For solving India’s biggest crimes and building a better society
When South Delhi Deputy Police Commissioner Chhaya Sharma received a call shortly after 2 a.m. on December 16, 2012, she responded immediately. The brutal, fatal gang rape of a 23-year-old student and assault on her male friend shook India to its core, inciting large-scale protests against the gruesome nature of the crime, together with a demand for justice for the victims.
Sharma vowed that justice would be served. As a woman leading a team of more than 40 investigators, she came to the case with a track record of not only solving some of Delhi’s toughest crimes, but also fundamentally shifting how such police work was carried out.
But the gang rape was different. With no witnesses at all, except the victims of the brutal crime, it was a challenge to identify and trace the perpetrators. “It was," she admits, "like looking for a needle in the haystack."
Sharma and her team pulled at every thread, launching a multistate manhunt that managed to apprehend all six suspects in just six days. Her meticulous approach to evidence gathering was instrumental to the process, and a model for future investigations. The charge sheet was filed in a record 18 days, withstood various stages of judicial scrutiny all the way to the Supreme Court, and resulted in a conviction with maximum punishment. The investigation also received a special citation from the Supreme Court of India for its exemplary evidence-gathering.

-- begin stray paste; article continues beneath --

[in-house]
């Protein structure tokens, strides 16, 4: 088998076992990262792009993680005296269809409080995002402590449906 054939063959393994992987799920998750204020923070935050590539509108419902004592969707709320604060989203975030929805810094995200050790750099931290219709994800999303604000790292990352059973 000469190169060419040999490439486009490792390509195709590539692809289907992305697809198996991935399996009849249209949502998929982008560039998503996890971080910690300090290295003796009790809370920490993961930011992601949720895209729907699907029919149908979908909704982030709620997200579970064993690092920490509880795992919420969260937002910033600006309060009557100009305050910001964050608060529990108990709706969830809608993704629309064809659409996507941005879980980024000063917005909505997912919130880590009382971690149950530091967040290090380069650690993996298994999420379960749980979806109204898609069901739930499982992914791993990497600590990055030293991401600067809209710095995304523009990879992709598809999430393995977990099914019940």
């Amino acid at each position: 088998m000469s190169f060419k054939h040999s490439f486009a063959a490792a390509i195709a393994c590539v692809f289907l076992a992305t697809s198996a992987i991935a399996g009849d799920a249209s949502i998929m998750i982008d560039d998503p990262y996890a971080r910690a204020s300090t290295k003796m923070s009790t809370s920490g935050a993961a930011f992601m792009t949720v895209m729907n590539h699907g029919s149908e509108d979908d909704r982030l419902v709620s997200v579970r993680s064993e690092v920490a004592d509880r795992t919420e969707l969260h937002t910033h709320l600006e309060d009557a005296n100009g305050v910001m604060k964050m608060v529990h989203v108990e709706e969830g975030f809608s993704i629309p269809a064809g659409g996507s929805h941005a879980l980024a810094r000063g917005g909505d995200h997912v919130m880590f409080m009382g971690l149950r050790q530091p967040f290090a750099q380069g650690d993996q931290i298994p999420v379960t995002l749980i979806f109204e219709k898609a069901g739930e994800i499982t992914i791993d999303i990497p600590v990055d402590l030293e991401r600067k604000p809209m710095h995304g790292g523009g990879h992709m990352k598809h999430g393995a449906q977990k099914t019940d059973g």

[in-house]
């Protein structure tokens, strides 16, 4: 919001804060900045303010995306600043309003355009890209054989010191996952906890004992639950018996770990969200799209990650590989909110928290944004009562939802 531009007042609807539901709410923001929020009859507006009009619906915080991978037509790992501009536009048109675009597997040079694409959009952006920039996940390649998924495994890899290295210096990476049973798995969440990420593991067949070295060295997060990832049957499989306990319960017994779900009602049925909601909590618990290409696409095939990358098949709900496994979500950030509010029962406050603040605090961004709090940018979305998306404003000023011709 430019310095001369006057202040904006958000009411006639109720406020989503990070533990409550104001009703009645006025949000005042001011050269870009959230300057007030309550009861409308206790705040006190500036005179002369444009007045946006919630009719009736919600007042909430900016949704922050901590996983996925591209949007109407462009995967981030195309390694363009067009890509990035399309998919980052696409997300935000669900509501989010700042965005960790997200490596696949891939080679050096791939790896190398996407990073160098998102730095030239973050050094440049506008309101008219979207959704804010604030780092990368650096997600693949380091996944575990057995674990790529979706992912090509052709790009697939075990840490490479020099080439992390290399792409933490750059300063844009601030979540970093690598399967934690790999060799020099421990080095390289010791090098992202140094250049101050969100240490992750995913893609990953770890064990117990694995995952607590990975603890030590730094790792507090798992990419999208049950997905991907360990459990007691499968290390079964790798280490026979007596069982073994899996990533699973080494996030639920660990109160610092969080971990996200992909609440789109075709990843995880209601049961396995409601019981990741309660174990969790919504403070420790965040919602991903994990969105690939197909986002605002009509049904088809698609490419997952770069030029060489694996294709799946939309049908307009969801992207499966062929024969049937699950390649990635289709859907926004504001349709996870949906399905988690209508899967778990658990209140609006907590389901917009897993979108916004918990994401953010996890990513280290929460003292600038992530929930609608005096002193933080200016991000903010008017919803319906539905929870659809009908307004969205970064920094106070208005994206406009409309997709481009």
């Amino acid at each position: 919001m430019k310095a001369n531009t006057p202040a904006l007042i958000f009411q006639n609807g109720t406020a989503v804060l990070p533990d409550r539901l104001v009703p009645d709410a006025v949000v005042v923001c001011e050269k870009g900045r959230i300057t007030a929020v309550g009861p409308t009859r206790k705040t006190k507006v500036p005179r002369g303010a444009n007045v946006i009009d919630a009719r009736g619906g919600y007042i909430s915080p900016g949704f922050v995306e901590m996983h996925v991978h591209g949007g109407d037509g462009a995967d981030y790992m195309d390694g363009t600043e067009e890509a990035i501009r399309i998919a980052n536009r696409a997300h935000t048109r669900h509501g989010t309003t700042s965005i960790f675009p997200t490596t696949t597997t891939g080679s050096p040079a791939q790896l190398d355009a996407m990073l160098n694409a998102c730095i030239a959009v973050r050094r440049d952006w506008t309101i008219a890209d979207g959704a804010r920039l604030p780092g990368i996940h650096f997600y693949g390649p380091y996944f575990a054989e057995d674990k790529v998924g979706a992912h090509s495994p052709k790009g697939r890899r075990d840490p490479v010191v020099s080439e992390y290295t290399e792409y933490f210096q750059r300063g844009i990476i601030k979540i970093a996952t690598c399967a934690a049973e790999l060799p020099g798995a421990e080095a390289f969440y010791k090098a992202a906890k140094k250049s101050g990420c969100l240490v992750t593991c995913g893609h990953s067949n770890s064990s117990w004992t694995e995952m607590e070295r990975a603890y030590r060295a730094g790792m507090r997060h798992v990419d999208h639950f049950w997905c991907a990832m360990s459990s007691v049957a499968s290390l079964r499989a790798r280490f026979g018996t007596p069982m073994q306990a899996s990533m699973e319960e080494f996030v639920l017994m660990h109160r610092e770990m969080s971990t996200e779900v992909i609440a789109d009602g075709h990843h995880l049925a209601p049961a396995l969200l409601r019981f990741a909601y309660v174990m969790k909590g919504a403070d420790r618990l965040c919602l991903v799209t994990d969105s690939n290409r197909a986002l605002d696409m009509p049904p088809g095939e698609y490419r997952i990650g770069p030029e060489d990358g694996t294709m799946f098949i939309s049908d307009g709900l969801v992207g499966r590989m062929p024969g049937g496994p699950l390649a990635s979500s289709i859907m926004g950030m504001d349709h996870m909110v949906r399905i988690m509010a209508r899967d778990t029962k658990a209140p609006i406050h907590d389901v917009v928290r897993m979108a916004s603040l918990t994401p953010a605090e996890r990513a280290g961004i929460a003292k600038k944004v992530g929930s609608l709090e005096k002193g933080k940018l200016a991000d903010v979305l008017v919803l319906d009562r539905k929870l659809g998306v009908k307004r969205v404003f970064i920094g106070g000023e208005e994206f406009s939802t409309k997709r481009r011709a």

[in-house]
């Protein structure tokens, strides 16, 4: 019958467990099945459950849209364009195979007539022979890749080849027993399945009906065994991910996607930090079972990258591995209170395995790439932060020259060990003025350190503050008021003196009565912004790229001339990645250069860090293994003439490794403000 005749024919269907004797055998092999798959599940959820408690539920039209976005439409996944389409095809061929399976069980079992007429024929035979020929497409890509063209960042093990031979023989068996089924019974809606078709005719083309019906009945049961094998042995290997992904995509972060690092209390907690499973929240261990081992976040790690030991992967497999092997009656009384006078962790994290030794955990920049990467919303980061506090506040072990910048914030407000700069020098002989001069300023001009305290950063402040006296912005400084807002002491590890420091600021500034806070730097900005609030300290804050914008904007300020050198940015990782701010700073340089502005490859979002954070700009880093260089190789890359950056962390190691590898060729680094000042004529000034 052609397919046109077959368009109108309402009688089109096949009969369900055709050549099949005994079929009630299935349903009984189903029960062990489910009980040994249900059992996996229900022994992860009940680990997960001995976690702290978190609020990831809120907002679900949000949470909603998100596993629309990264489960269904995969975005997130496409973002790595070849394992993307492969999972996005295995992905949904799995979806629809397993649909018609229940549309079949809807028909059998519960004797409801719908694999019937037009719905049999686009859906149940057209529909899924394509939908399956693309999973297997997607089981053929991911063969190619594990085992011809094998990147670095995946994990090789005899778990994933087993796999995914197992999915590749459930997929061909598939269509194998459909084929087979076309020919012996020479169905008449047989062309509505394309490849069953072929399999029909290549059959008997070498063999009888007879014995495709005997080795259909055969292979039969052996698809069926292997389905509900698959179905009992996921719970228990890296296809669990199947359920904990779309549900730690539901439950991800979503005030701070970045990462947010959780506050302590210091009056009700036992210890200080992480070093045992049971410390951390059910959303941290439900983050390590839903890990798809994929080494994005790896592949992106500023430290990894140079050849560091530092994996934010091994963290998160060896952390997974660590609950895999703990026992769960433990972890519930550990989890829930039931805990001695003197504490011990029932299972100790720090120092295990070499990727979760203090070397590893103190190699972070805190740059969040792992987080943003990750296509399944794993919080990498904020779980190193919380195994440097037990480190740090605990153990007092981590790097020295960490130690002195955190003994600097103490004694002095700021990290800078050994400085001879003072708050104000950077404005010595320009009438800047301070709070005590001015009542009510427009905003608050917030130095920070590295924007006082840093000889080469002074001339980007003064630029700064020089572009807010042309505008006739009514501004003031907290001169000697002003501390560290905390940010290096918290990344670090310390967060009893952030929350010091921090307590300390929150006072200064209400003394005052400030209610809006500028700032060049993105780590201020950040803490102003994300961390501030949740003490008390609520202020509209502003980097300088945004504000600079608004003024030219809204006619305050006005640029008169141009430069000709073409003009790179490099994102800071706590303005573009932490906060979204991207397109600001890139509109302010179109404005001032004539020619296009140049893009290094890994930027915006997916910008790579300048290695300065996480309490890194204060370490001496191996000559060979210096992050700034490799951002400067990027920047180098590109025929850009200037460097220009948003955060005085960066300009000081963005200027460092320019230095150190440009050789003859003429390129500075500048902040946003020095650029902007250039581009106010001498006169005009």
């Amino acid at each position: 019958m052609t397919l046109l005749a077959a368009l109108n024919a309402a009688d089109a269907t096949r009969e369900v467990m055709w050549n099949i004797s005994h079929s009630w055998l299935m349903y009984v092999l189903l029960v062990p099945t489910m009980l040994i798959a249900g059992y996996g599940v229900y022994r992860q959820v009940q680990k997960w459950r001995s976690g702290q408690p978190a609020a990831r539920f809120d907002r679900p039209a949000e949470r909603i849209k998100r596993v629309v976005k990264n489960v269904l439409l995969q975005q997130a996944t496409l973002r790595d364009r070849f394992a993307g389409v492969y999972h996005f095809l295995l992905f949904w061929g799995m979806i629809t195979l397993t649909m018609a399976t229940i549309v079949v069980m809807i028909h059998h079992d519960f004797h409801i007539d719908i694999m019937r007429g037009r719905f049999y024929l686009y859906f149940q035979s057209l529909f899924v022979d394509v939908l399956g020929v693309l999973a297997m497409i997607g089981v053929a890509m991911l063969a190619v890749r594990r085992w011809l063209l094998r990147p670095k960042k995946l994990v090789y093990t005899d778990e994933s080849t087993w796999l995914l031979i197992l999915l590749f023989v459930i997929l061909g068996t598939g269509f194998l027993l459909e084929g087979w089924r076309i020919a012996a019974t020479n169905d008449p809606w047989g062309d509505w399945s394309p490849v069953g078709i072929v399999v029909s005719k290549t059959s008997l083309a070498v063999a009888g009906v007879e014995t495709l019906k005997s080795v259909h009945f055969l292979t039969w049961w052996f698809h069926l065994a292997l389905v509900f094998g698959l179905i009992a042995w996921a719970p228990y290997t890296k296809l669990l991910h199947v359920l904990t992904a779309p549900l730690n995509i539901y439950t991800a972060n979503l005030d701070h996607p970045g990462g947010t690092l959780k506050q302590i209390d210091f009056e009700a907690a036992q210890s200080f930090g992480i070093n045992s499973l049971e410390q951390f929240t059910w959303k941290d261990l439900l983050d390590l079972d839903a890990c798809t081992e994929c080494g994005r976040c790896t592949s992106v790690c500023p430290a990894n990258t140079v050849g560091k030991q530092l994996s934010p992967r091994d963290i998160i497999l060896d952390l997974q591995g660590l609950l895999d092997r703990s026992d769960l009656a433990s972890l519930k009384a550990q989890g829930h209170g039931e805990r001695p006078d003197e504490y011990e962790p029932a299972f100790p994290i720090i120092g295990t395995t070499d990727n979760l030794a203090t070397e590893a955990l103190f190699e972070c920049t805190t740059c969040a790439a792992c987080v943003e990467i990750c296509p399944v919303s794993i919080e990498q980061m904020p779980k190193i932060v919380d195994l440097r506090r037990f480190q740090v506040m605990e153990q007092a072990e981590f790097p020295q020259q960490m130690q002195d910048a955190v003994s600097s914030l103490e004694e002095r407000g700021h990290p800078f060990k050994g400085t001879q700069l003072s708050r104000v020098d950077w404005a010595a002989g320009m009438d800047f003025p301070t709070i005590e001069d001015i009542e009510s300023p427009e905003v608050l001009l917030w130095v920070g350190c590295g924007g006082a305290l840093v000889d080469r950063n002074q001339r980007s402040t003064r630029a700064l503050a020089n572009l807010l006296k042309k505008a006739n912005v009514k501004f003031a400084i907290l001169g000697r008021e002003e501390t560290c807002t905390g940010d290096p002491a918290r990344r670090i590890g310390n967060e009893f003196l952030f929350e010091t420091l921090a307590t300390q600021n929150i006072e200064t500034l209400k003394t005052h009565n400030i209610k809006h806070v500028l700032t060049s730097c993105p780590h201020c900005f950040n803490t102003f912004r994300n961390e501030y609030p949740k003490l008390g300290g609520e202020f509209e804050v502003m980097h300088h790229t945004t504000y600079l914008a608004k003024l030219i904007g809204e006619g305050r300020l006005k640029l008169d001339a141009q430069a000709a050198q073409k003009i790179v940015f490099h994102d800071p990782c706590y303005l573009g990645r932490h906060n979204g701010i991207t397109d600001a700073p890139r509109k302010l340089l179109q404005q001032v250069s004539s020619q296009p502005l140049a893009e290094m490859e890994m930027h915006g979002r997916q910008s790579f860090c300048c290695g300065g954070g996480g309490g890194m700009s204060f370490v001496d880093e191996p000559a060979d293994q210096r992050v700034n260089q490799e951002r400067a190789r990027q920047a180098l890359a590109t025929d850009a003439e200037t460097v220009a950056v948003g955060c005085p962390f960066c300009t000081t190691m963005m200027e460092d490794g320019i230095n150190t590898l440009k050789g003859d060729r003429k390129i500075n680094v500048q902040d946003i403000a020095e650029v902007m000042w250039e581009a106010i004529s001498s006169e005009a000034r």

The impact has been profound. In the intervening years, the Indian government has opened hundreds of fast-track courts to try rape cases in a timely manner and pushed for a more victim-centered approach in police investigations. It’s a model Sharma has advocated from the start.
As the first woman South Delhi deputy police commissioner, she has guided her officers to treat victims with the utmost respect and dignity, regardless of their background. Today, she serves as deputy inspector general at the National Human Rights Commission of India — a position befitting a lifelong guardian of human rights.
Sharma says she never forgets a basic lesson: “Being a police officer doesn’t mean you have to emulate machismo to show your strength. Inner steel is more important — and women have lots of it.”